“We do a broad range of remodels,” said Kerper, whose average list price is $160,000 to $175,000. “It can range from completely redoing a home to a mild renovation. But it’s never simple. Many homes we purchase need a new roof, air conditioning system, water heater and more.”

Government Help
Many investors are hoping that the Federal Housing Administration’s 203 (k) loan program will return. The 203(k) program is an important tool for rehabilitating foreclosed single-family homes. It differs from typical FHA loan programs in that the mortgage covers both the purchase price and the restoration costs. Although it was originally available for investors, the 203(k) loan program is now only available to owner-occupants.

“In 1996, the federal government issued a moratorium on the 203(k) program for investors,” said Skip Schenker, a branch owner at Benchmark Mortgage in Tustin, Calif., who specializes in renovation loan financing. “We need to put pressure on our government to lift the ban on 203(k) loans for investors. The government needs to allow investors to purchase distressed properties. It will open up a huge stream of investors that don’t have the cash to purchase and renovate foreclosures.”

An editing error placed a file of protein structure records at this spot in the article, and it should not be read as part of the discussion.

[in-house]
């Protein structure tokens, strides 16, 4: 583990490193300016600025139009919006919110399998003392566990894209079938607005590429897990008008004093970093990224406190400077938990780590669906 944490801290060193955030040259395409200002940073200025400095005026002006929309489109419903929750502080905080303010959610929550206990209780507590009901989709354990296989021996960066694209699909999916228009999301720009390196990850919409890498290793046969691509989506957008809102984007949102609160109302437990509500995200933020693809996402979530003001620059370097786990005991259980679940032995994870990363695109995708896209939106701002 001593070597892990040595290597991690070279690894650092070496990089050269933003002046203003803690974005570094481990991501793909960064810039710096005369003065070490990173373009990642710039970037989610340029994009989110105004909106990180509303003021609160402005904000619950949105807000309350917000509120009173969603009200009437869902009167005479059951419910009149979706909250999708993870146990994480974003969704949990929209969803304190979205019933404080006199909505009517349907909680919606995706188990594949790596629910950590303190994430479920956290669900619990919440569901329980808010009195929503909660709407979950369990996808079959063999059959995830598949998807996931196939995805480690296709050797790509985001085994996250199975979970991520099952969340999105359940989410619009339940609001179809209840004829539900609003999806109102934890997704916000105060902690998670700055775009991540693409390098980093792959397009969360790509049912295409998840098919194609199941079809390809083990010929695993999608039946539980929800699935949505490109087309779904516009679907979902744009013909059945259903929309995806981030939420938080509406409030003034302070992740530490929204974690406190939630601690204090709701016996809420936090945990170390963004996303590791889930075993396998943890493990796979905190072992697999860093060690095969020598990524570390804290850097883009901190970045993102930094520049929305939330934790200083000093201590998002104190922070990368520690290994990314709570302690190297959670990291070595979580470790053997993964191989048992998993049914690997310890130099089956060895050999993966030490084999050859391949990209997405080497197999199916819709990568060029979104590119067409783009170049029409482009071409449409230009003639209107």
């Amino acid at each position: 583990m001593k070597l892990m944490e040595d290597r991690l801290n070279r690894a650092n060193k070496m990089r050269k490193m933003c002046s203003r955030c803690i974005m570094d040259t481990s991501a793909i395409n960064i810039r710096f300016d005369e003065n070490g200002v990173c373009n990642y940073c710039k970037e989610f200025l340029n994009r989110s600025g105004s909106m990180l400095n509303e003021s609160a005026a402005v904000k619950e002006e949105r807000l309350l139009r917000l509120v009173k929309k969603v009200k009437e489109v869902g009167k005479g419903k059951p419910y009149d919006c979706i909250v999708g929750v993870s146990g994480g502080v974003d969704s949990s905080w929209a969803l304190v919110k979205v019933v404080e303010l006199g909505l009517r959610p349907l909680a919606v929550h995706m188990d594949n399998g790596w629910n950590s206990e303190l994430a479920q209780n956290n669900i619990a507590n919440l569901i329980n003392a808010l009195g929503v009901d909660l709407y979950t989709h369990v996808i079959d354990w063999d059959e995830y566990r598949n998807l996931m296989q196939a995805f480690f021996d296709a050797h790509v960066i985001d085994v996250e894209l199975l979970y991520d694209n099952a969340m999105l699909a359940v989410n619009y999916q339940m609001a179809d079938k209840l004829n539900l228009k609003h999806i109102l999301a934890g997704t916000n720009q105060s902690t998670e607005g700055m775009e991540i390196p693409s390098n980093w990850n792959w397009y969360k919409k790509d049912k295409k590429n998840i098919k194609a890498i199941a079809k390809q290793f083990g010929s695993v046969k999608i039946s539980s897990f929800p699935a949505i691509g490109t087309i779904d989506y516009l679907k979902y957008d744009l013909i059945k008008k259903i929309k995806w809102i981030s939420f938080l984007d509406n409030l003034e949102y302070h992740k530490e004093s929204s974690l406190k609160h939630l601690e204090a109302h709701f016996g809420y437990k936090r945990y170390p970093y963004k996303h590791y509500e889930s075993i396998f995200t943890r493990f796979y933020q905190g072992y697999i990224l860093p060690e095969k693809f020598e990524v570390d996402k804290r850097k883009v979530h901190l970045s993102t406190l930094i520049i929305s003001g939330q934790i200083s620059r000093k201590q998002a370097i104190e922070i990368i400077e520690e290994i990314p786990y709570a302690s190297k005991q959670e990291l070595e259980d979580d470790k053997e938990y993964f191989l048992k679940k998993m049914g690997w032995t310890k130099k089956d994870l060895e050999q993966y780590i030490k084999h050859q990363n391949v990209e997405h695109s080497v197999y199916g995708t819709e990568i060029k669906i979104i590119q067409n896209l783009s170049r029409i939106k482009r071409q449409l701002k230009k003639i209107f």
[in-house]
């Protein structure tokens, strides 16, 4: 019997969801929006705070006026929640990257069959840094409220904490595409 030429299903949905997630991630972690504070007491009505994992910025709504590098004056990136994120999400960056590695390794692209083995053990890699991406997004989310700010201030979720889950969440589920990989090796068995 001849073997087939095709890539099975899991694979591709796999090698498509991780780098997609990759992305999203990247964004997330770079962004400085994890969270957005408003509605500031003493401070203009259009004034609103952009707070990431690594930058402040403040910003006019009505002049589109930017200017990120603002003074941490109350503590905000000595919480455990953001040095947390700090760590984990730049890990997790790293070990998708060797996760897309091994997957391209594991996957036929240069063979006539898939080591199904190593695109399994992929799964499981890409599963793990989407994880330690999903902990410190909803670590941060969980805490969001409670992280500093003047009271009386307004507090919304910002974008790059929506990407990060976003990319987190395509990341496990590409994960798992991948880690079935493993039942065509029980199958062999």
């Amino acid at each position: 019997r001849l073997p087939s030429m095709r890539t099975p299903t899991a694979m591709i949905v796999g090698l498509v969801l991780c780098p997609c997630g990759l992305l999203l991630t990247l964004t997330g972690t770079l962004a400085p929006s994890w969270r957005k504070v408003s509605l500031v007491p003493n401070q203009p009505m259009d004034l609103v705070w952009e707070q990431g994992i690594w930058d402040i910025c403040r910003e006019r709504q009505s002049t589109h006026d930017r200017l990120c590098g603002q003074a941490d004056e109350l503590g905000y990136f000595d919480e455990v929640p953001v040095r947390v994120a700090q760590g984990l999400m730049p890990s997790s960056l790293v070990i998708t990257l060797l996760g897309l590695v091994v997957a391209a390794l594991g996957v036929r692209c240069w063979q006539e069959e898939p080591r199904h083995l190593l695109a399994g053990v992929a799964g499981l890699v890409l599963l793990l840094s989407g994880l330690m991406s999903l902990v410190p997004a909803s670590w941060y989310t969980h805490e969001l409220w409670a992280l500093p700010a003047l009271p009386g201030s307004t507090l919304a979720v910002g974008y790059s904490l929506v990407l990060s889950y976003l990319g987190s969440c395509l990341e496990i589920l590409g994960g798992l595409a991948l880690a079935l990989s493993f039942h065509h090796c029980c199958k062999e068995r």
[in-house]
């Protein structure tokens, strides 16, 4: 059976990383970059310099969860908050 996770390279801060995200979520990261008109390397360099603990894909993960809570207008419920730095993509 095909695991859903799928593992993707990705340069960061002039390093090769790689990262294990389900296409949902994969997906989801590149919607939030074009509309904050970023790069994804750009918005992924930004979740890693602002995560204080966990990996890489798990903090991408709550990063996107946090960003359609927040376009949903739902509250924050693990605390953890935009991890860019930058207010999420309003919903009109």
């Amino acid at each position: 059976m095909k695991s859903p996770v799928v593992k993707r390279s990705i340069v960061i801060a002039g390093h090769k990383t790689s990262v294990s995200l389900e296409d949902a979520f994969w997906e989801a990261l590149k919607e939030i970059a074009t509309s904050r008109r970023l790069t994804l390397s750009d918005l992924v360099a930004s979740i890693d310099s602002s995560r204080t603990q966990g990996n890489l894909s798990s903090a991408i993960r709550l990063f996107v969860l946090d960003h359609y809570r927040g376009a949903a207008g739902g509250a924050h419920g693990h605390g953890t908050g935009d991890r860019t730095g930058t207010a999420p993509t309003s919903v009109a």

Schenker also pointed out that in January the FHA eliminated the 90-day flip rule, allowing investors to quickly purchase and flip foreclosures without having to wait three months to sell them. Moreover, he added, Congress is crafting legislation aimed at creating a program patterned after cash for clunkers — this time for home weatherization known as “cash for caulkers.” The bill would help homeowners receive up to $12,000 in rebates.  He said the housing bust has idled builders, contractors and construction workers, who could be put to work insulating homes and caulking air leaks.

It’s not clear how the home efficiency plan would be administered — the government may issue rebates to consumers directly, homeowners might get a tax credit, or the program could be run via state agencies. By making American homes more energy efficient, Schenker said, the caulkers program would create more jobs, offer energy savings to consumers, and lower carbon emissions.

“I think it’s going to pass,” predicted Schenker, noting it would be a huge boost for the real estate market. “It stimulates real estate and creates jobs for manufacturers, roofers, contractors, and investors. It’s an important bill that should get passed.”